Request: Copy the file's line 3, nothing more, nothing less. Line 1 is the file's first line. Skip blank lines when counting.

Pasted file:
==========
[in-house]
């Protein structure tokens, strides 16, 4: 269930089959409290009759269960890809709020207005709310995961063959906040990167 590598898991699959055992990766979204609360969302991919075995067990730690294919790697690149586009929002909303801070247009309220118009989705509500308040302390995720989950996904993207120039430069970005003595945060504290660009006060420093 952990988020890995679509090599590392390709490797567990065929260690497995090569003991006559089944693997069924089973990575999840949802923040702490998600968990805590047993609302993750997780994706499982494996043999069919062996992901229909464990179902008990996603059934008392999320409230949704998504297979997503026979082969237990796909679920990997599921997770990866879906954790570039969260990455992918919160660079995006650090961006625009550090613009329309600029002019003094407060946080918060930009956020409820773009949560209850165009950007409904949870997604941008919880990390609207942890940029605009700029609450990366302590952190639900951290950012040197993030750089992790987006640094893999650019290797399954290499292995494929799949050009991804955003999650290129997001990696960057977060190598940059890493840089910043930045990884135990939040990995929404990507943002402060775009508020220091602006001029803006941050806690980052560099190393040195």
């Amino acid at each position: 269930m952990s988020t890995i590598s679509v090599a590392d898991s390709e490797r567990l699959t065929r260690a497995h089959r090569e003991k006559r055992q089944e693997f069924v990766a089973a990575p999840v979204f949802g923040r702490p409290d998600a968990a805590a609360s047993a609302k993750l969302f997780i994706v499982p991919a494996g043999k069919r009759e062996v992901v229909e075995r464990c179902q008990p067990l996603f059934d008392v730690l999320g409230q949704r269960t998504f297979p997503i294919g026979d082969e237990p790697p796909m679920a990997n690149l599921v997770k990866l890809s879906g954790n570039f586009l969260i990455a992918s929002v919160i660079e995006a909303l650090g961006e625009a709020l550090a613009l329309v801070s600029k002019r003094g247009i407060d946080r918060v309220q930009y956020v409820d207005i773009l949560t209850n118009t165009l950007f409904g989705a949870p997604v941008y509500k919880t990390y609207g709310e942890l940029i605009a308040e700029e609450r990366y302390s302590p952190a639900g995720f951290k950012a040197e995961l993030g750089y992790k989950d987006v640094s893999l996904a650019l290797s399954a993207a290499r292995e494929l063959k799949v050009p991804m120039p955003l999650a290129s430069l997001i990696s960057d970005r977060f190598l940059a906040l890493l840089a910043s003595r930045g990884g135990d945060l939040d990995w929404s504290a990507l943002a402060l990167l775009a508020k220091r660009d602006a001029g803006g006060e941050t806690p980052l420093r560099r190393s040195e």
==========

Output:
């Amino acid at each position: 269930m952990s988020t890995i590598s679509v090599a590392d898991s390709e490797r567990l699959t065929r260690a497995h089959r090569e003991k006559r055992q089944e693997f069924v990766a089973a990575p999840v979204f949802g923040r702490p409290d998600a968990a805590a609360s047993a609302k993750l969302f997780i994706v499982p991919a494996g043999k069919r009759e062996v992901v229909e075995r464990c179902q008990p067990l996603f059934d008392v730690l999320g409230q949704r269960t998504f297979p997503i294919g026979d082969e237990p790697p796909m679920a990997n690149l599921v997770k990866l890809s879906g954790n570039f586009l969260i990455a992918s929002v919160i660079e995006a909303l650090g961006e625009a709020l550090a613009l329309v801070s600029k002019r003094g247009i407060d946080r918060v309220q930009y956020v409820d207005i773009l949560t209850n118009t165009l950007f409904g989705a949870p997604v941008y509500k919880t990390y609207g709310e942890l940029i605009a308040e700029e609450r990366y302390s302590p952190a639900g995720f951290k950012a040197e995961l993030g750089y992790k989950d987006v640094s893999l996904a650019l290797s399954a993207a290499r292995e494929l063959k799949v050009p991804m120039p955003l999650a290129s430069l997001i990696s960057d970005r977060f190598l940059a906040l890493l840089a910043s003595r930045g990884g135990d945060l939040d990995w929404s504290a990507l943002a402060l990167l775009a508020k220091r660009d602006a001029g803006g006060e941050t806690p980052l420093r560099r190393s040195e």